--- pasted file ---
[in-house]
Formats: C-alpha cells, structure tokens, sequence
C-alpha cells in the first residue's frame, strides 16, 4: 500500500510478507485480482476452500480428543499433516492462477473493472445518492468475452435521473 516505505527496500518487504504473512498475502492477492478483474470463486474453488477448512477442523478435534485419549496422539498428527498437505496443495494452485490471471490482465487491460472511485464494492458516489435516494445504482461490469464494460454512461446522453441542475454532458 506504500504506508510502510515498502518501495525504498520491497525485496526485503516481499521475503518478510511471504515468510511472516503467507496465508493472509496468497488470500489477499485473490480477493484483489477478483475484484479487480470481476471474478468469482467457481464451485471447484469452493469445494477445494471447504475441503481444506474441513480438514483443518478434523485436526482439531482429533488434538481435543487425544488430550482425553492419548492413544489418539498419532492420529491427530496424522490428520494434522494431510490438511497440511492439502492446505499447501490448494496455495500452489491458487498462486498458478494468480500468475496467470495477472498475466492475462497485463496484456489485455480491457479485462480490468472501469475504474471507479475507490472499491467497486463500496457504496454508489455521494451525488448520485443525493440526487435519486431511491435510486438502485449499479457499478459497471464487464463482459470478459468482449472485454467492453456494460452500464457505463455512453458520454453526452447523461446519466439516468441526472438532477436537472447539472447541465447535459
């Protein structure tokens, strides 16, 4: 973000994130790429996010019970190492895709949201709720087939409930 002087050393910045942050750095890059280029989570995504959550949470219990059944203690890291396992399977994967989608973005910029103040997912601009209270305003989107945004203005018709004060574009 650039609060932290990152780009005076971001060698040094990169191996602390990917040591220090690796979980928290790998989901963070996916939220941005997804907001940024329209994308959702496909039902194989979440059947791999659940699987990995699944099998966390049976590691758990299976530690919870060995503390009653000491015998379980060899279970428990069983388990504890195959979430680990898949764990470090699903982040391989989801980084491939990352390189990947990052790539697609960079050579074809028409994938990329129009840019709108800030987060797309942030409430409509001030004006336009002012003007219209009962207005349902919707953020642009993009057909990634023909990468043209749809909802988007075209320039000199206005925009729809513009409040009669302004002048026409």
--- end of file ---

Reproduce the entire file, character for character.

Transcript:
[in-house]
Formats: C-alpha cells, structure tokens, sequence
C-alpha cells in the first residue's frame, strides 16, 4: 500500500510478507485480482476452500480428543499433516492462477473493472445518492468475452435521473 516505505527496500518487504504473512498475502492477492478483474470463486474453488477448512477442523478435534485419549496422539498428527498437505496443495494452485490471471490482465487491460472511485464494492458516489435516494445504482461490469464494460454512461446522453441542475454532458 506504500504506508510502510515498502518501495525504498520491497525485496526485503516481499521475503518478510511471504515468510511472516503467507496465508493472509496468497488470500489477499485473490480477493484483489477478483475484484479487480470481476471474478468469482467457481464451485471447484469452493469445494477445494471447504475441503481444506474441513480438514483443518478434523485436526482439531482429533488434538481435543487425544488430550482425553492419548492413544489418539498419532492420529491427530496424522490428520494434522494431510490438511497440511492439502492446505499447501490448494496455495500452489491458487498462486498458478494468480500468475496467470495477472498475466492475462497485463496484456489485455480491457479485462480490468472501469475504474471507479475507490472499491467497486463500496457504496454508489455521494451525488448520485443525493440526487435519486431511491435510486438502485449499479457499478459497471464487464463482459470478459468482449472485454467492453456494460452500464457505463455512453458520454453526452447523461446519466439516468441526472438532477436537472447539472447541465447535459
């Protein structure tokens, strides 16, 4: 973000994130790429996010019970190492895709949201709720087939409930 002087050393910045942050750095890059280029989570995504959550949470219990059944203690890291396992399977994967989608973005910029103040997912601009209270305003989107945004203005018709004060574009 650039609060932290990152780009005076971001060698040094990169191996602390990917040591220090690796979980928290790998989901963070996916939220941005997804907001940024329209994308959702496909039902194989979440059947791999659940699987990995699944099998966390049976590691758990299976530690919870060995503390009653000491015998379980060899279970428990069983388990504890195959979430680990898949764990470090699903982040391989989801980084491939990352390189990947990052790539697609960079050579074809028409994938990329129009840019709108800030987060797309942030409430409509001030004006336009002012003007219209009962207005349902919707953020642009993009057909990634023909990468043209749809909802988007075209320039000199206005925009729809513009409040009669302004002048026409």